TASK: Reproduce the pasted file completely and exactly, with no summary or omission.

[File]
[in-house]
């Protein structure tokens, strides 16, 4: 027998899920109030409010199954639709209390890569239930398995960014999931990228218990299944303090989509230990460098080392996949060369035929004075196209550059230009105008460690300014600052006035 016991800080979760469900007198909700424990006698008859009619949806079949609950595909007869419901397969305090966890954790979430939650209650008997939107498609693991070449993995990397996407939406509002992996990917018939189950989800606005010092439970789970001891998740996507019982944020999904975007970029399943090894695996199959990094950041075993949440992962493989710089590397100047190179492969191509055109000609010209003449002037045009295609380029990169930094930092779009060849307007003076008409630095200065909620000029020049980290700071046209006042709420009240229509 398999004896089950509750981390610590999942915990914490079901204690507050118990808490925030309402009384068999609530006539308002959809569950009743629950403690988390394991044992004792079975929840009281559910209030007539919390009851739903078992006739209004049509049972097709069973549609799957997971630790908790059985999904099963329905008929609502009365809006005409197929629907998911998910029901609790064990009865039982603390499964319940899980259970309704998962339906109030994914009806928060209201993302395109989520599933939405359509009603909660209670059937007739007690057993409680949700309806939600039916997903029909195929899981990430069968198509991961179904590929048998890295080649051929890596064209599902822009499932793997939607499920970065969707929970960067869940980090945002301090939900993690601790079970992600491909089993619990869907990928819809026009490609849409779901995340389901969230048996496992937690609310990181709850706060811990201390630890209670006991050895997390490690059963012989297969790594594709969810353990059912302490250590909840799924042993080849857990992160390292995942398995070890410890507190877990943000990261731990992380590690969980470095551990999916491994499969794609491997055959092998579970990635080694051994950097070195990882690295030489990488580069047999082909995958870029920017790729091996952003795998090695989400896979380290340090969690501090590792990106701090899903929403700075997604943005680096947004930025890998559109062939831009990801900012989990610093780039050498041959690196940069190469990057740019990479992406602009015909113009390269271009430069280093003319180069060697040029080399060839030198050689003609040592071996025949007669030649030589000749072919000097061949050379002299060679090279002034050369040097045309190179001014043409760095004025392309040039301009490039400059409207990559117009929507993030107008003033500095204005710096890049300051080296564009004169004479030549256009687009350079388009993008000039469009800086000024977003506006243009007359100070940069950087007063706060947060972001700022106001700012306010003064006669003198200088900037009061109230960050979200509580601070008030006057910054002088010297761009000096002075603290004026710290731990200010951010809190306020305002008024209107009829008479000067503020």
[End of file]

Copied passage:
[in-house]
């Protein structure tokens, strides 16, 4: 027998899920109030409010199954639709209390890569239930398995960014999931990228218990299944303090989509230990460098080392996949060369035929004075196209550059230009105008460690300014600052006035 016991800080979760469900007198909700424990006698008859009619949806079949609950595909007869419901397969305090966890954790979430939650209650008997939107498609693991070449993995990397996407939406509002992996990917018939189950989800606005010092439970789970001891998740996507019982944020999904975007970029399943090894695996199959990094950041075993949440992962493989710089590397100047190179492969191509055109000609010209003449002037045009295609380029990169930094930092779009060849307007003076008409630095200065909620000029020049980290700071046209006042709420009240229509 398999004896089950509750981390610590999942915990914490079901204690507050118990808490925030309402009384068999609530006539308002959809569950009743629950403690988390394991044992004792079975929840009281559910209030007539919390009851739903078992006739209004049509049972097709069973549609799957997971630790908790059985999904099963329905008929609502009365809006005409197929629907998911998910029901609790064990009865039982603390499964319940899980259970309704998962339906109030994914009806928060209201993302395109989520599933939405359509009603909660209670059937007739007690057993409680949700309806939600039916997903029909195929899981990430069968198509991961179904590929048998890295080649051929890596064209599902822009499932793997939607499920970065969707929970960067869940980090945002301090939900993690601790079970992600491909089993619990869907990928819809026009490609849409779901995340389901969230048996496992937690609310990181709850706060811990201390630890209670006991050895997390490690059963012989297969790594594709969810353990059912302490250590909840799924042993080849857990992160390292995942398995070890410890507190877990943000990261731990992380590690969980470095551990999916491994499969794609491997055959092998579970990635080694051994950097070195990882690295030489990488580069047999082909995958870029920017790729091996952003795998090695989400896979380290340090969690501090590792990106701090899903929403700075997604943005680096947004930025890998559109062939831009990801900012989990610093780039050498041959690196940069190469990057740019990479992406602009015909113009390269271009430069280093003319180069060697040029080399060839030198050689003609040592071996025949007669030649030589000749072919000097061949050379002299060679090279002034050369040097045309190179001014043409760095004025392309040039301009490039400059409207990559117009929507993030107008003033500095204005710096890049300051080296564009004169004479030549256009687009350079388009993008000039469009800086000024977003506006243009007359100070940069950087007063706060947060972001700022106001700012306010003064006669003198200088900037009061109230960050979200509580601070008030006057910054002088010297761009000096002075603290004026710290731990200010951010809190306020305002008024209107009829008479000067503020």